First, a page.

Ramesh Kaipa, Bethany Howard, Roha Kaipa, Eric Turcat and Laurielle Prema
The current study compared the role of massed versus distributed practice in learning novel foreign language utterances. Fifty healthy native English-speaking participants were randomly assigned to either massed or distributed practice groups. All participants practiced eight novel French utterances 25 times each for a total of 200 times, with the spacing of practice sessions differing between the two groups. Both the groups completed an immediate retention as well as a delayed retention test. Participants’ learning was evaluated based on phonetic accuracy and naturalness of the French utterances. The findings revealed that participants involved in distributed practice demonstrated better learning over participants involved in massed practice. Future research should aim to extrapolate these findings in treating speech disorders.
Tomoko Aoki, Hayato Tsuda and Hiroshi Kinoshita
The purpose of this study was to examine finger motor function in terms of temporal and force characteristics during rapid single-finger tapping in older adults. Ten older and 10 young males performed maximum frequency tapping by the index, middle, ring, or little finger. Nontapping fingers were maintained in contact with designated keys during tasks. Key-contact force for each of the fingers was monitored using four force transducers. The older subjects had slower tapping rates of all fingers during single-finger tapping than the young subjects. The average forces exerted by the nontapping fingers were larger for the older subjects than for the young subjects during tapping with the ring and little fingers. The ranges of the nontapping finger forces were larger for the older subjects during tapping by the middle, ring, and little fingers than for the young subjects. Thus, the motor abilities of the fingers evaluated by rapid single-finger tapping decline in older adults compared with young adults in terms of both movement speed and finger independence.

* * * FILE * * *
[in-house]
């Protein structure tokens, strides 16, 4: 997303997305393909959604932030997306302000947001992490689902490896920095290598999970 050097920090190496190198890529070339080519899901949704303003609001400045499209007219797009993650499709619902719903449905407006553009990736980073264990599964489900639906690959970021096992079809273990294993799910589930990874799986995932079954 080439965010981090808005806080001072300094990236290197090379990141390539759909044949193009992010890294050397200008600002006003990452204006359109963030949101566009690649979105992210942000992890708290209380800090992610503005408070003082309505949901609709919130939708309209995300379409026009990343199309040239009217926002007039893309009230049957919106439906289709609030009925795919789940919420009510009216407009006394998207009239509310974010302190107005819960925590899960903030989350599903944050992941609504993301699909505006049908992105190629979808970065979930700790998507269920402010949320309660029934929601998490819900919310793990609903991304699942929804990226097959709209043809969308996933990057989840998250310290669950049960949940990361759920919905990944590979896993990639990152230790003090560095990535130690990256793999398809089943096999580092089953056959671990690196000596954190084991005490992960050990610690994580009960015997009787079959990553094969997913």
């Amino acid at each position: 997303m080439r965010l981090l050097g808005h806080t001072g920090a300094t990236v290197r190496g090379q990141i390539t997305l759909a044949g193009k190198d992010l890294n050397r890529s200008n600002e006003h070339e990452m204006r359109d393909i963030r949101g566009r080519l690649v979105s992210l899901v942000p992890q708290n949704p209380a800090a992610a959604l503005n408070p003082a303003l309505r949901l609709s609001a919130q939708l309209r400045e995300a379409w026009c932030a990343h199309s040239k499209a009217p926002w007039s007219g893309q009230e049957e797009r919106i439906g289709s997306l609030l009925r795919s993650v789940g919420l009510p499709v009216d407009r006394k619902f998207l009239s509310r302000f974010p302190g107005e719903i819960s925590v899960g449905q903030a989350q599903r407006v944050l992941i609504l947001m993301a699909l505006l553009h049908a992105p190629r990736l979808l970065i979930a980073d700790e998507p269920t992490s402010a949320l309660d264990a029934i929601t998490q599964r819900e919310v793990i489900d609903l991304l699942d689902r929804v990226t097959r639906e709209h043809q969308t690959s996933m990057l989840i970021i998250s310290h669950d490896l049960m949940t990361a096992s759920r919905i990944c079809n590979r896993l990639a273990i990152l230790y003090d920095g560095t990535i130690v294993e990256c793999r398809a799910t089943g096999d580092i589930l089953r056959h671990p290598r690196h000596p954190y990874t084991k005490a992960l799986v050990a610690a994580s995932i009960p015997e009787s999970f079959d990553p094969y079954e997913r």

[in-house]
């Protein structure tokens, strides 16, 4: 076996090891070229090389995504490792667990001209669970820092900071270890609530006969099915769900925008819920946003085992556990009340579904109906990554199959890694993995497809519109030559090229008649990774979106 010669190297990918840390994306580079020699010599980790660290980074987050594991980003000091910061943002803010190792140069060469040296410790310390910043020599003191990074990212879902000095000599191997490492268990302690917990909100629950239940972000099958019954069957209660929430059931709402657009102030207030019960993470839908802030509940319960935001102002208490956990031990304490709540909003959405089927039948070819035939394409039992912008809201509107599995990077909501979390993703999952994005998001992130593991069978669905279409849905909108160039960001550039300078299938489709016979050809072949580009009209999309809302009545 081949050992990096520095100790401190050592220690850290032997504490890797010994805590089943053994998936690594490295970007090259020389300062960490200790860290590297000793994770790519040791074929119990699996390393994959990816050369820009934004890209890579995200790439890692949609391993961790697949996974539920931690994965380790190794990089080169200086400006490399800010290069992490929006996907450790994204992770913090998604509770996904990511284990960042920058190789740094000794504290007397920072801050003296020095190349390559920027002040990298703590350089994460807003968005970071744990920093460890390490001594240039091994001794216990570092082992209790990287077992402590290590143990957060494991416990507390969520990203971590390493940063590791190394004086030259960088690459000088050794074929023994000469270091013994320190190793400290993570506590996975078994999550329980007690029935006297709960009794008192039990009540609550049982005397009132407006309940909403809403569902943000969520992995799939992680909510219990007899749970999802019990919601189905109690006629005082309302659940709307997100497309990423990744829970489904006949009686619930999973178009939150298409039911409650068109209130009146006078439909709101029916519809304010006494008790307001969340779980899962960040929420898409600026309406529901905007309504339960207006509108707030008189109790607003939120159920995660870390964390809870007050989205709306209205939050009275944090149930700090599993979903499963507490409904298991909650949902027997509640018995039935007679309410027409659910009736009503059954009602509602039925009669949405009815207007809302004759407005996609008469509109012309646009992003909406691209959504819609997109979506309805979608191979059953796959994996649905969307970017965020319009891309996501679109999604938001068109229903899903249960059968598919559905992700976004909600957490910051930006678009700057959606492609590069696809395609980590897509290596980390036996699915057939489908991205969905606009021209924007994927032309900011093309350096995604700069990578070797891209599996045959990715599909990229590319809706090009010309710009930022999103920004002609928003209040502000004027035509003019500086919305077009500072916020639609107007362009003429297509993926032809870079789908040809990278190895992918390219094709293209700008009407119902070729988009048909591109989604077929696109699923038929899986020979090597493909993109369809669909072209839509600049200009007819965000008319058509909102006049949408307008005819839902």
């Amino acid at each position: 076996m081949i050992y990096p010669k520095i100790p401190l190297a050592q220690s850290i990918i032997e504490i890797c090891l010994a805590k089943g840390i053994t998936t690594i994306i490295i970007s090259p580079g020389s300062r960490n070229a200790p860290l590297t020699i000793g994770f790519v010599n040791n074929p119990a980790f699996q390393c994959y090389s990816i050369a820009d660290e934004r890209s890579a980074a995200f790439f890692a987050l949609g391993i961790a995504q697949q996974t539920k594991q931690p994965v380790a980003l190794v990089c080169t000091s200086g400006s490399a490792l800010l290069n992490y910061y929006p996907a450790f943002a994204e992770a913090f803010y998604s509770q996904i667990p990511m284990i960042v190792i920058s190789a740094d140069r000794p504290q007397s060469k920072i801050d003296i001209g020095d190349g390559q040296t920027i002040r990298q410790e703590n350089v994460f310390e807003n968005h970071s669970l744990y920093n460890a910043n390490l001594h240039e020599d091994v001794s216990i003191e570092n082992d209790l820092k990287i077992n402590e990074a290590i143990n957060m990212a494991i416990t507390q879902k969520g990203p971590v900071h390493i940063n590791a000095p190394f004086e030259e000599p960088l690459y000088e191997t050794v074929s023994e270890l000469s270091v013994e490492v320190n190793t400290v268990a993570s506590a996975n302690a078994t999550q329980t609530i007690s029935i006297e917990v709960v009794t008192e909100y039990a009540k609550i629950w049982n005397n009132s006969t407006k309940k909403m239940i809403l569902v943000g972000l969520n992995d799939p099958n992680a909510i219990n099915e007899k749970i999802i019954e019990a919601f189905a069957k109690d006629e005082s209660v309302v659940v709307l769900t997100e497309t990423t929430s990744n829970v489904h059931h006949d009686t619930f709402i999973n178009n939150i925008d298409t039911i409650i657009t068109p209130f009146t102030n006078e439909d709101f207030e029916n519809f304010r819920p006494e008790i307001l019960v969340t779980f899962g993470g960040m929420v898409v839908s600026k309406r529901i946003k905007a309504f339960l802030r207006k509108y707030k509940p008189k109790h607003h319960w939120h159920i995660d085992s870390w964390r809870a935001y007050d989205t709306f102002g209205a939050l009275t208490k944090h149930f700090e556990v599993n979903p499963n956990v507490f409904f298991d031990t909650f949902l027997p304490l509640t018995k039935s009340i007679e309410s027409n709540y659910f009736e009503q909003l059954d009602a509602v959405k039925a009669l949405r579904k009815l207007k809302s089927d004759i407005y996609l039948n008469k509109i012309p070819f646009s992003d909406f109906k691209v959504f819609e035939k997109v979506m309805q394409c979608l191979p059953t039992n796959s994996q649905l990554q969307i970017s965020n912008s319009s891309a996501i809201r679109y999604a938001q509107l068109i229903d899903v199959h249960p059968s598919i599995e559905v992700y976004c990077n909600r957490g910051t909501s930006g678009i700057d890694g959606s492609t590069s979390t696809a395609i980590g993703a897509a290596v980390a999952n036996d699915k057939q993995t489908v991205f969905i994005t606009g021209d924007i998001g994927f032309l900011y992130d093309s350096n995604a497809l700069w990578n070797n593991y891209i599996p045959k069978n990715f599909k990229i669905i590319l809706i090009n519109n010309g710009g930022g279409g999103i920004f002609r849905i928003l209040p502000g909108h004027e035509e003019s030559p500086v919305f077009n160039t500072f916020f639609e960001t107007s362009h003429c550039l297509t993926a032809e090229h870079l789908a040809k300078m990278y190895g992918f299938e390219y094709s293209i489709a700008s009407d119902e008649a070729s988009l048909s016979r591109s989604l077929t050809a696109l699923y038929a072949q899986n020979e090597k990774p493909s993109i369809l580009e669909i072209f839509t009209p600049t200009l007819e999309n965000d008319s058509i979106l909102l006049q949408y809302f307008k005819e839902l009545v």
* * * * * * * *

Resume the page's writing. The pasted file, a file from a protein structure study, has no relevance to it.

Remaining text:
Mey A. van Munster, Laureen J. Lieberman and Michelle A. Grenier
The aim of this case study was to describe the distinct approaches used by physical education (PE) teachers to accommodate students with disabilities in New York elementary school PE classes. The participants included 1 adapted PE specialist, 5 PE teachers, and 5 elementary school students with various impairments. Through thematic analysis, observations and interviews revealed 3 main approaches: (a) normalized instruction—traditional curriculum with no differentiation in the program; (b) differentiated instruction—adaptations tailored specifically to the needs of each student with disability; and (c) universally designed instruction based on the principles of Universal Design for Learning (UDL) and accessibility to all students. Differentiated instruction, entailing modifications in the program and pedagogical accommodations, was the most prevalent approach at the research site, but lessons based on UDL principles were also observed. In association, the 2 approaches (differentiated instruction and UDL) represented significant resources to accommodate students with disabilities in PE.